To keep the shape, you have to work at the source. Not after the reverb with a drone or pad. Drones and Pad sounds often have effects, then work on the source sound first.


It's not that easy to me ...

Well, i want to do a drone with "flat low end" (means that the drone doesn't have too much of low freq below 120 Hz) I apply a filter which cuts high end and low end below 120 Hz. And now my drone starts to sound weak and losing its "sharpness" and "edge" ... then i boost mid freq to compensate it - and i got unnaturaly "plastic-like" sounding drone :(  That's my problem ... when i cut lows - i got weak, shapless sound ... when i add mid freq - i got plastic :( I don't know where lies a "balance".

In other words i trying to make drone with "flat-bottom" but with no-plastic mid frequencies.


Maybe my problems lies in wrong using of notes (i mean in wrong octaves, maybe too low octaves). I'm using chords, not a single note ... i can even call it "pads" not "drones" where many atonal sounds could be.

 




Title: Re: Drone/pad EQ-ing.
Post by: Seren on December 29, 2017, 01:25:19 AM
drones can have a range of frequencies, but if choosing a particular range you may have to consider how you use the resulting sound.
you have to ask yourself what am I wanting to create with this sound.
Bass drones are very good for creating an open expansive foundation on which to layer other sounds.
higher pitch drones can be very grating on the ear if too continuous, unless you are adding other textures or effects to the sound - including panning and volume movements...
I created some drones using a wine glass as source - very limited in frequency - but did a variety of things with the result rather than leave it as a bald glass sound - even so, some found the result unpleasant.
Title: Re: Drone/pad EQ-ing.
Post by: animapara on January 03, 2018, 03:12:18 PM
I found shimmer reverb sits very well with drones ... probably, the best type of reverb to use with drone sounds. -12 semitones down (and maybe another delay with +12 up) with plate or spring reverb gives the infinity :)

You can also record only shimmer sends (delay+reverb) without direct dry signal ... nice impression of wet big space.
Title: Re: Drone/pad EQ-ing.
Post by: LNerell on January 05, 2018, 11:05:11 AM
Drones with "knife in ear" frequencies I always notch out with EQ using vary narrow bands of Q to just effect those frequencies that are annoying. And yes, try this before applying effects, especially reverb.
Title: Re: Drone/pad EQ-ing.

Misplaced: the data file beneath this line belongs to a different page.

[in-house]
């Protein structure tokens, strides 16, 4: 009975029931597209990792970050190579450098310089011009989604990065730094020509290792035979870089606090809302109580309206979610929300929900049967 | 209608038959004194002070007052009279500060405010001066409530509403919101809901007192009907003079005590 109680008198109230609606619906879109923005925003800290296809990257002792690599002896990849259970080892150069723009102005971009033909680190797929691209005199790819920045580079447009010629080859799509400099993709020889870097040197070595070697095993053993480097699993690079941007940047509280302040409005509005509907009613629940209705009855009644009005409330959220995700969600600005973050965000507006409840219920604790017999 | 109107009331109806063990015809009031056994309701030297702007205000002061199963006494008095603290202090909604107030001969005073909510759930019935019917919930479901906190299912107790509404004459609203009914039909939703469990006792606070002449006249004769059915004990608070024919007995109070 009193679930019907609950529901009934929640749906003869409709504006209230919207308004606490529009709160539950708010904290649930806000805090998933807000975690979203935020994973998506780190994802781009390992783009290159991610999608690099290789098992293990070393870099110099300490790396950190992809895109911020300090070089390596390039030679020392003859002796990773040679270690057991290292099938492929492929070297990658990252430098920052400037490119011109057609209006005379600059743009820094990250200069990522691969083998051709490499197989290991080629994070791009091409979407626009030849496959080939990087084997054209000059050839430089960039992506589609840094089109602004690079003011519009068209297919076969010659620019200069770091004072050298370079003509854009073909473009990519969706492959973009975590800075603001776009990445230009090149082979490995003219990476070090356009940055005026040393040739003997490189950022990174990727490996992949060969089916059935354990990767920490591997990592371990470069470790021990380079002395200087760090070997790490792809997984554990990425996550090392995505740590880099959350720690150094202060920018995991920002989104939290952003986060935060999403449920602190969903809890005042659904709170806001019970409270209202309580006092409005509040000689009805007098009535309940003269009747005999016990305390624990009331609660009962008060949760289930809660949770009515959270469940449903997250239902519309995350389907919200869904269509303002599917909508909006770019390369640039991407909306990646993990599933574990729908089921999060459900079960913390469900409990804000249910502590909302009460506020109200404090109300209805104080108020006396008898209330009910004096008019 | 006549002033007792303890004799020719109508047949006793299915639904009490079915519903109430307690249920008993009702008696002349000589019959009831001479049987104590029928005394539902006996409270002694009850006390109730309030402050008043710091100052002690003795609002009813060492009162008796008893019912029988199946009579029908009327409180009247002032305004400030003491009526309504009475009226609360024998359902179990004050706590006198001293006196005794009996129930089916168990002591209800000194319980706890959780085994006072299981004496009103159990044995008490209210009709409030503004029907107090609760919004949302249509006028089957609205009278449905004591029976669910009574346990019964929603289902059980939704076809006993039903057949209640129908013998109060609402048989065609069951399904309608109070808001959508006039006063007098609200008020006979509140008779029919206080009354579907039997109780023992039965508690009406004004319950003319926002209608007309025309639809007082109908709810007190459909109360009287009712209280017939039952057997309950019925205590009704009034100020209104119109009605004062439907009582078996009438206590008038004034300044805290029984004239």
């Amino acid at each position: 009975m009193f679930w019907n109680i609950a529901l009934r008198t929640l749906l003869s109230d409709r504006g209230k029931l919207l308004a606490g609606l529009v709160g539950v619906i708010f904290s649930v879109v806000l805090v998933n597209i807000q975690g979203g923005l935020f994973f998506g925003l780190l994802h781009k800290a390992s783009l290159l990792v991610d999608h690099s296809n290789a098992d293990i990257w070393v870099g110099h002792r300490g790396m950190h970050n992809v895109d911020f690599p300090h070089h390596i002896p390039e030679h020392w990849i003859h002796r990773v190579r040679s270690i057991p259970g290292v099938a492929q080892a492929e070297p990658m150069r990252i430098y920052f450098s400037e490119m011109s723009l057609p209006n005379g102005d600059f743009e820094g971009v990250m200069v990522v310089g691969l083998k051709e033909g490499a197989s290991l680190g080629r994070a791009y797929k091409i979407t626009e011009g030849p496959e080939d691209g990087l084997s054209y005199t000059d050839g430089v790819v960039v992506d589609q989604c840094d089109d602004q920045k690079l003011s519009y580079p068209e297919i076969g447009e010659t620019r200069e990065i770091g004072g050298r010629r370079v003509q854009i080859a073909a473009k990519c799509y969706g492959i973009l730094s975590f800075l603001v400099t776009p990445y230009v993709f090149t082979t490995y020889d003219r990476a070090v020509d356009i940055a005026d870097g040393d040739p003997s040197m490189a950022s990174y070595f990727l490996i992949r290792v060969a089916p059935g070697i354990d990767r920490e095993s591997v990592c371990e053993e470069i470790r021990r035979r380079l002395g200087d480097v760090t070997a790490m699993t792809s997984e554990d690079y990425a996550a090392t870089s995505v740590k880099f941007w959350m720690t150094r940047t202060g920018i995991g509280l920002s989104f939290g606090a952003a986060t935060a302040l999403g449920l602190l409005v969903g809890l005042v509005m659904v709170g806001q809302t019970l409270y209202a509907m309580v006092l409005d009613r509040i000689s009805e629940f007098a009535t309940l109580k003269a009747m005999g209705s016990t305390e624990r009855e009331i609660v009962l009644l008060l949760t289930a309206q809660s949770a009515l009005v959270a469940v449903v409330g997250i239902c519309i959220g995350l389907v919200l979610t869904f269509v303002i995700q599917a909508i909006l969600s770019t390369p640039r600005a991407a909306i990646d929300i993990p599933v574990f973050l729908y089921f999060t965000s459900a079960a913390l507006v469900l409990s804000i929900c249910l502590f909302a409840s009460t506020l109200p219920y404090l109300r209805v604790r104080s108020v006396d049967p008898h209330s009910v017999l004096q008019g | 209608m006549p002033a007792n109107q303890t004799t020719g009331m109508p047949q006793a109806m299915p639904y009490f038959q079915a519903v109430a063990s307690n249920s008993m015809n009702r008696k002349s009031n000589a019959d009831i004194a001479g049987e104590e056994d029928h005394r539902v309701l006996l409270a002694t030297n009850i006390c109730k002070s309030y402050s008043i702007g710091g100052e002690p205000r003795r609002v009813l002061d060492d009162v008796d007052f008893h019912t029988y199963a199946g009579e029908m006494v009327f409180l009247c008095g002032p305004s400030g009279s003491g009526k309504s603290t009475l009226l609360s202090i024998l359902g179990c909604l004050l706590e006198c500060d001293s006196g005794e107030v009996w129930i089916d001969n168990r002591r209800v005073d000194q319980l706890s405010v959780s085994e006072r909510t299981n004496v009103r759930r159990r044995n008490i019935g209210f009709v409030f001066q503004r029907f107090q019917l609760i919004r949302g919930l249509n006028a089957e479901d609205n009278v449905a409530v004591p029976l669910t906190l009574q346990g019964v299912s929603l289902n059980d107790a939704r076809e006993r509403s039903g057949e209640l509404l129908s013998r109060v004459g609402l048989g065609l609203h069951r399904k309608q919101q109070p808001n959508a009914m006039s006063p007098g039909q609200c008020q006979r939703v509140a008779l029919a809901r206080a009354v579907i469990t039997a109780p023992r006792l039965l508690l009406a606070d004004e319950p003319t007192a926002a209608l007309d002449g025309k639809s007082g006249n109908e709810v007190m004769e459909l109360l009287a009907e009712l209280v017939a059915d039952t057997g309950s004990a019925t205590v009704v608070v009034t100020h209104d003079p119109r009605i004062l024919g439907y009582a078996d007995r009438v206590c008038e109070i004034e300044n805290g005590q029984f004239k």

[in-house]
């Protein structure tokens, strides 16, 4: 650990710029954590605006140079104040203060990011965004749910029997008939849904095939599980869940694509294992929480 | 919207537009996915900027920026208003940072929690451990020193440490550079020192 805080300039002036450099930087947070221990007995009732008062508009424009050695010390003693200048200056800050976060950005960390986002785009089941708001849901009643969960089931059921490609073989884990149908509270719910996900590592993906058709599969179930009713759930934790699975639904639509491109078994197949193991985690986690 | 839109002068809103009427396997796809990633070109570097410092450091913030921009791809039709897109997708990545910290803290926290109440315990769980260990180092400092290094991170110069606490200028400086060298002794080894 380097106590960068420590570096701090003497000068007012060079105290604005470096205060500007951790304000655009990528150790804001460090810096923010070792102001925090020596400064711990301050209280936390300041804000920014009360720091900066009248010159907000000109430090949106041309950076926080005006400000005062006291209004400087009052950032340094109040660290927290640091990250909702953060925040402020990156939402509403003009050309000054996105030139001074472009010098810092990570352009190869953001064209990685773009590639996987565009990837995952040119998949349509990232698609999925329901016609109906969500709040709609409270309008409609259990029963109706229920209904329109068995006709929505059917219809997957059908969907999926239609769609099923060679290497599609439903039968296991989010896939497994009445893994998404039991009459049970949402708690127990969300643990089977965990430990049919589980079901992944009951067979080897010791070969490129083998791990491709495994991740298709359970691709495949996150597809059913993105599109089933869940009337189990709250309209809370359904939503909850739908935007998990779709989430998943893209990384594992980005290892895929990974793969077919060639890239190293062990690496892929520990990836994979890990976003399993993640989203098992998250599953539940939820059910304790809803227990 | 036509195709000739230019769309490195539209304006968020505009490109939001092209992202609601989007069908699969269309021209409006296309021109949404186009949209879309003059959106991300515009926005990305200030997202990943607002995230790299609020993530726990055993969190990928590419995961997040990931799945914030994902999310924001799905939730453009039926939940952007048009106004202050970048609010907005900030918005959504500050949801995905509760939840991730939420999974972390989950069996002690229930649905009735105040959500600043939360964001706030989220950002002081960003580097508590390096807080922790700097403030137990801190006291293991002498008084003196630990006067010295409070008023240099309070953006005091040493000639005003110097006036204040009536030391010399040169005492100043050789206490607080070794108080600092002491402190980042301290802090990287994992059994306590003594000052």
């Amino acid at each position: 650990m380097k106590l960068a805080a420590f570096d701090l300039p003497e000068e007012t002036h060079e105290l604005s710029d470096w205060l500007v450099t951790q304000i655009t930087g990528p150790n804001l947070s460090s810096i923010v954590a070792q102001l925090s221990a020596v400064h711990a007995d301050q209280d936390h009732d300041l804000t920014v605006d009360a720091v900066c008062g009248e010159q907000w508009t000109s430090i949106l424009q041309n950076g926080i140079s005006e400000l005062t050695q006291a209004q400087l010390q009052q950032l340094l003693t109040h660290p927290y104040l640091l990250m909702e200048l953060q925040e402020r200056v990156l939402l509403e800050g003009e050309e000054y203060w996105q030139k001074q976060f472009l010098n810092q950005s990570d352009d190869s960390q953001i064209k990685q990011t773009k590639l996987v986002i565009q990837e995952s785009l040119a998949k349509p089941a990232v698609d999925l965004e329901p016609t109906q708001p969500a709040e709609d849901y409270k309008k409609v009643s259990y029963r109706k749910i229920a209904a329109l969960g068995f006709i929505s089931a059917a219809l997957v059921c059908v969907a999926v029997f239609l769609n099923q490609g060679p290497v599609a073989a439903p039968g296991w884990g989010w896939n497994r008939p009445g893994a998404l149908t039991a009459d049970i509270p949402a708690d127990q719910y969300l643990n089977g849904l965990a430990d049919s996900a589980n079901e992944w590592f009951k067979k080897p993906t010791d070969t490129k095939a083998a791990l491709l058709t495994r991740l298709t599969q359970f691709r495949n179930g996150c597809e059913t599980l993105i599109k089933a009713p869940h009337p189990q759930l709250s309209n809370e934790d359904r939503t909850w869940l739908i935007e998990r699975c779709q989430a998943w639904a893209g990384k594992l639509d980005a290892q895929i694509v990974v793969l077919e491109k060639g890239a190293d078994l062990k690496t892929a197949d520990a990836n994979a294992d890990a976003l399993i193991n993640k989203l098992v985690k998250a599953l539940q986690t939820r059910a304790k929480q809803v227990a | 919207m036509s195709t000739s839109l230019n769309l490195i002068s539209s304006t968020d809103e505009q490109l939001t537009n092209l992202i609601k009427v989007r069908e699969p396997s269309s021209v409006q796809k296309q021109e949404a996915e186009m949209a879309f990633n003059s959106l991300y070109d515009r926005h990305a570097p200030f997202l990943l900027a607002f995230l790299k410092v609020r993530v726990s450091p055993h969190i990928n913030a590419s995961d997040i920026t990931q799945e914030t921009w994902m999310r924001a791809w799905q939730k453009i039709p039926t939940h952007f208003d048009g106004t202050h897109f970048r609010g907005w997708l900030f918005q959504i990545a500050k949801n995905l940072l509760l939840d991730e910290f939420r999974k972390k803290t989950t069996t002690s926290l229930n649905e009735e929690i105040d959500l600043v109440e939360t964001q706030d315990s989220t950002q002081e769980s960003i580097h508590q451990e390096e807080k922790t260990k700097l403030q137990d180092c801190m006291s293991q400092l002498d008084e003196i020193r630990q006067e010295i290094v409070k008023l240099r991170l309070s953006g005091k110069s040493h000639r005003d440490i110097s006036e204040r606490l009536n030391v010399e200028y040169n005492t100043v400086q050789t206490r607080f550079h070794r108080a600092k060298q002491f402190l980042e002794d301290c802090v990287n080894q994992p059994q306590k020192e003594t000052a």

Post by: Scott M2 on January 05, 2018, 12:46:17 PM
After the notching, a good stereo chorus with a very slow sweep (ideally with different speeds on each side) can add some subtle motion to drones before they enter the reverb bath.
Title: Re: Drone/pad EQ-ing.
Post by: Castleview on January 25, 2018, 08:46:48 PM
Drones with "knife in ear" frequencies I always notch out with EQ using vary narrow bands of Q to just effect those frequencies that are annoying. And yes, try this before applying effects, especially reverb.

This is something I need to try more often. I have a habit of just applying EQ at the end of my chains.
Title: Re: Drone/pad EQ-ing.
Post by: animapara on February 02, 2018, 01:38:59 PM
Quote
And yes, try this before applying effects, especially reverb.

hmm ... can someone explain please, whats benefits of doing EQ before reverb? Does it sound more clean, transparent .. or maybe more professional?
Title: Re: Drone/pad EQ-ing.
Post by: Seren on February 05, 2018, 12:58:03 AM
Jaja's answer is short and to the point.
Applying reverb just to the sounds you want is much easier than trying to EQ out the sounds you don't want later.

But you can experiment with both and choose which you prefer - sometimes sounds develop a life of their own when something is 'left to chance'.....

Some of the sounds in my music started off in other projects. They did not fit what I was working on at the time, but were inspiration in themselves.
Title: Re: Drone/pad EQ-ing.
Post by: animapara on February 22, 2018, 12:20:19 PM
This is easy. A reverb multiplies and extents sounds. It does the same with any unwanted frequency.
If you then EQ the sum of the sound and the reverb, you probably will notch lots of the good sounds too.

Thanks.

Sometimes i feel that some ambient artists mostly use delay instead of reverb ... or add reverb in very small portions so i can't clearly hear the "reverb sound".


Title: Re: Drone/pad EQ-ing.
Post by: Julio Di Benedetto on February 22, 2018, 10:21:12 PM
The best that you have is your ears...if they don't know....they will learn.  Get in there and mess around,...totally screw it up and it will open portals for you.

Theres great advice here but this is ambient where normal studio decorum often has little sway so have fun and explore. If you are new to this enjoy the journey as there are no short cuts. If anyone offers them to you dont take them. ;)

Title: Re: Drone/pad EQ-ing.
Post by: animapara on March 08, 2018, 02:23:07 PM
Strange ... In most cases, "muddy" frequencies are in 200-500 Hz range.

But related to drone, i noticed that muddy area usually is between 150-180 Hz.